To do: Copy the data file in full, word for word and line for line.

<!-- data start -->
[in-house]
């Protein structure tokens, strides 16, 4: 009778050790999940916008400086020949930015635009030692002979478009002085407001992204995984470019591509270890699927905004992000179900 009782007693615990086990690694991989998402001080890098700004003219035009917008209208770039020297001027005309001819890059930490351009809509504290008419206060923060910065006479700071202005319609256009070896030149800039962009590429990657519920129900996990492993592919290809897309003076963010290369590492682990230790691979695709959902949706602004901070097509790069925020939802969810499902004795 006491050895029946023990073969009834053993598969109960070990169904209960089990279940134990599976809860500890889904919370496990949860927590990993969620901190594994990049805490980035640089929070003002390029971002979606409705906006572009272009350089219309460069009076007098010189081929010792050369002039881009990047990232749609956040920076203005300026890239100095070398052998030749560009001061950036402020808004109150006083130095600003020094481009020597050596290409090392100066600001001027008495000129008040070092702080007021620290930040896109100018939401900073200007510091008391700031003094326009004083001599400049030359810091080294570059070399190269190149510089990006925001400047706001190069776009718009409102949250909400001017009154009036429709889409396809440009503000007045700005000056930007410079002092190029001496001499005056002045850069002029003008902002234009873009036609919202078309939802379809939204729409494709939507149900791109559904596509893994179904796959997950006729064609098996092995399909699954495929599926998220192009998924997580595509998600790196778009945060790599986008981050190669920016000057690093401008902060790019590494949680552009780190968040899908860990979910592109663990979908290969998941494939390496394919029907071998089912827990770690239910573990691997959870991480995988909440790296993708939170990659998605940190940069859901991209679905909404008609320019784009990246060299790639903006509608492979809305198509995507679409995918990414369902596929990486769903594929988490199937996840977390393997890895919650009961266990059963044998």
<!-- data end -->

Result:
[in-house]
């Protein structure tokens, strides 16, 4: 009778050790999940916008400086020949930015635009030692002979478009002085407001992204995984470019591509270890699927905004992000179900 009782007693615990086990690694991989998402001080890098700004003219035009917008209208770039020297001027005309001819890059930490351009809509504290008419206060923060910065006479700071202005319609256009070896030149800039962009590429990657519920129900996990492993592919290809897309003076963010290369590492682990230790691979695709959902949706602004901070097509790069925020939802969810499902004795 006491050895029946023990073969009834053993598969109960070990169904209960089990279940134990599976809860500890889904919370496990949860927590990993969620901190594994990049805490980035640089929070003002390029971002979606409705906006572009272009350089219309460069009076007098010189081929010792050369002039881009990047990232749609956040920076203005300026890239100095070398052998030749560009001061950036402020808004109150006083130095600003020094481009020597050596290409090392100066600001001027008495000129008040070092702080007021620290930040896109100018939401900073200007510091008391700031003094326009004083001599400049030359810091080294570059070399190269190149510089990006925001400047706001190069776009718009409102949250909400001017009154009036429709889409396809440009503000007045700005000056930007410079002092190029001496001499005056002045850069002029003008902002234009873009036609919202078309939802379809939204729409494709939507149900791109559904596509893994179904796959997950006729064609098996092995399909699954495929599926998220192009998924997580595509998600790196778009945060790599986008981050190669920016000057690093401008902060790019590494949680552009780190968040899908860990979910592109663990979908290969998941494939390496394919029907071998089912827990770690239910573990691997959870991480995988909440790296993708939170990659998605940190940069859901991209679905909404008609320019784009990246060299790639903006509608492979809305198509995507679409995918990414369902596929990486769903594929988490199937996840977390393997890895919650009961266990059963044998």